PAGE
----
To do that approach, whoever’s manning the helm in the flat-bottomed WCFD vessel needs to pull beside the Coast Guard boat, match its speed and then gently slide into it and stabilize so personnel and patients can easily transfer from one to the other.

It has to be smooth and quick, because time is always of the essence, Asst. Chief Penuel said.

He said the department likes to use the Manatee Street dock when possible, because it’s close to the WCFD headquarters on Sherwood Avenue in Cedar Point.

It’s not as close as the N.C. Wildlife facility in Cedar Point, but it’s not as busy. That makes for faster deployment and faster transfer of patients to WCFD ambulances for transport to medical facilities.

In some cases, Assistant Chief Penuel said, there can be multiple injuries. In those cases, a WCFD paramedic can stay on the Coast Guard vessel while another paramedic rides to shore in the WCFD vessel with a patient.

The WCFD boat can comfortably carry four people and can travel 20 to 30 mph, depending on wind and water conditions. It can, if necessary, get out into and back from often-treacherous Bogue Inlet, if sea conditions aren’t too bad.

The boat is available not only for WCFD, but also for the Broad and Gales Creek Volunteer Department and the Swansboro Fire and Rescue Department.

WCFD Capt. Dustin Pelkey said the boat is more than adequate, especially considering what it was – a basic net boat – before it was donated to the department in the early 2000s.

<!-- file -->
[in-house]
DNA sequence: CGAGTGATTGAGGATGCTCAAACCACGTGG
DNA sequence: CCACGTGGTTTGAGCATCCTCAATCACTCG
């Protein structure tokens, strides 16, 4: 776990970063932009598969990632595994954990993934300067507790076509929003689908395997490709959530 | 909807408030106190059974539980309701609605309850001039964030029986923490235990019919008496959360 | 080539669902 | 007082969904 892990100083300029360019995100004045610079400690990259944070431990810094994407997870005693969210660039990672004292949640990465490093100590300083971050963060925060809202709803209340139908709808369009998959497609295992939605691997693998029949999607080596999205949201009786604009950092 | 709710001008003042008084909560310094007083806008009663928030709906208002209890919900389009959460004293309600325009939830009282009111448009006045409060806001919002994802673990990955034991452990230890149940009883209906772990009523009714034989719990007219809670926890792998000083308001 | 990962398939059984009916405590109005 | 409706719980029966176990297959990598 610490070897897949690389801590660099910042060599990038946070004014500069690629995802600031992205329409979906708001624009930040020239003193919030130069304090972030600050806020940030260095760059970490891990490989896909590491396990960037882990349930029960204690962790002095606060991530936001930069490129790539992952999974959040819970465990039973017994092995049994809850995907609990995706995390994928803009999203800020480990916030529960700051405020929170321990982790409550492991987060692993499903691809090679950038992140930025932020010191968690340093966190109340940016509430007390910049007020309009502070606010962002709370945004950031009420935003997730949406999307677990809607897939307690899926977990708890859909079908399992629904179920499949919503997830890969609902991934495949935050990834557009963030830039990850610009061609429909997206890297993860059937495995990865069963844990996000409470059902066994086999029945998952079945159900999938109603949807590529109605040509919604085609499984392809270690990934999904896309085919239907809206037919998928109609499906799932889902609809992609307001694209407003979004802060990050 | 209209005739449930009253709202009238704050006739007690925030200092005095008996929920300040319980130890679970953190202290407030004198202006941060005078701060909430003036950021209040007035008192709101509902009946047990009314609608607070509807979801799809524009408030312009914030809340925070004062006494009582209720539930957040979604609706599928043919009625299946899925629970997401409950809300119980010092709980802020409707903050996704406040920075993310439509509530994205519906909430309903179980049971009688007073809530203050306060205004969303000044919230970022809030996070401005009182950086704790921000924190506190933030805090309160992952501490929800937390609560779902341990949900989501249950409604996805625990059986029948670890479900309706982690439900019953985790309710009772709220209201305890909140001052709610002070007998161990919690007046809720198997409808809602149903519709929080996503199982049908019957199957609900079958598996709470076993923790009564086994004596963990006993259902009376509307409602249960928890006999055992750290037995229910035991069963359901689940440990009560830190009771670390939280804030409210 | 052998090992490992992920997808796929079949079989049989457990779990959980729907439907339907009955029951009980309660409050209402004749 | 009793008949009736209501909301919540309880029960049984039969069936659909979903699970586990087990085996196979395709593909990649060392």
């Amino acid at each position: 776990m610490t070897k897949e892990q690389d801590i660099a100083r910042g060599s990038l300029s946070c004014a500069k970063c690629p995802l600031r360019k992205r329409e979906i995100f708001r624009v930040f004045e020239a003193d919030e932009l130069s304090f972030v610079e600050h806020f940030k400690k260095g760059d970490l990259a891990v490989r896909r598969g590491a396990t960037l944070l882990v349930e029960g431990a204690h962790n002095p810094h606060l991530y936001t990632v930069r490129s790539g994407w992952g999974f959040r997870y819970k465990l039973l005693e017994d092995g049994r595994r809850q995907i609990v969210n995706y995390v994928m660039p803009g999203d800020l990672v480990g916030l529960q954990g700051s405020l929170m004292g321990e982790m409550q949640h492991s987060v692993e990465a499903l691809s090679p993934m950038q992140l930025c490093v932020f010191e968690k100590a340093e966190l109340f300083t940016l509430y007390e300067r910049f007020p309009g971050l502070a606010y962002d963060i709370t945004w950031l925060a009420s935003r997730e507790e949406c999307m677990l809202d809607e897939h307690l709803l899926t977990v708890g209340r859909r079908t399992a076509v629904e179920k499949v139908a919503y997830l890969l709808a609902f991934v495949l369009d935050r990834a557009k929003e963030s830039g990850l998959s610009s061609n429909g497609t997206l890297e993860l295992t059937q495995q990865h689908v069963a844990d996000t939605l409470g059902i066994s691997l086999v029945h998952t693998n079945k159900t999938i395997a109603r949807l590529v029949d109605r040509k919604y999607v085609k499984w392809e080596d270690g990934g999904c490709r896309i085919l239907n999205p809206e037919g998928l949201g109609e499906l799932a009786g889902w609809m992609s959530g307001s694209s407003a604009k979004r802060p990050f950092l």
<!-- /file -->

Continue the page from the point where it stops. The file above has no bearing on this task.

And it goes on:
It’s got radar, which is essential at night or during low-light and stormy conditions, and department personnel practiced using it during the daylight training Tuesday.

It’s also got a T-top and a center console and side-scan sonar, which is key to searching the bottom for a drowning victim, and the sonar maps the bottom on a screen so personnel won’t waste time searching the same path twice.

Department personnel made all the modifications to the boat to make it the great tool it now is, Capt. Pelkey said. The installation of the modifications also saved the department money, which is crucial in a time of tight budgets.

When Assistant Chief Penuel said all department personnel receive the training, he wasn’t kidding. Even Nala, the department’s canine, took a trip out Tuesday, wearing a safety vest like all the other personnel.

Nala, who is about 3 years old, has been trained by her owner and handler, department volunteer Josh Young, since she was 9 weeks old.

She’s a search dog, and recently aided the Carteret County Sheriff’s Office in finding a person in a case Mr. Young said he couldn’t discuss.

For water duty, he said, Nala would be most useful in searching for someone on the numerous islands in the sound or the area’s rivers and creeks.

“If we find a beach towel or something like that, she can track someone by that,” he said.

Contact Brad Rich at 252-864-1532; email; or follow on Twitter @brichccnt.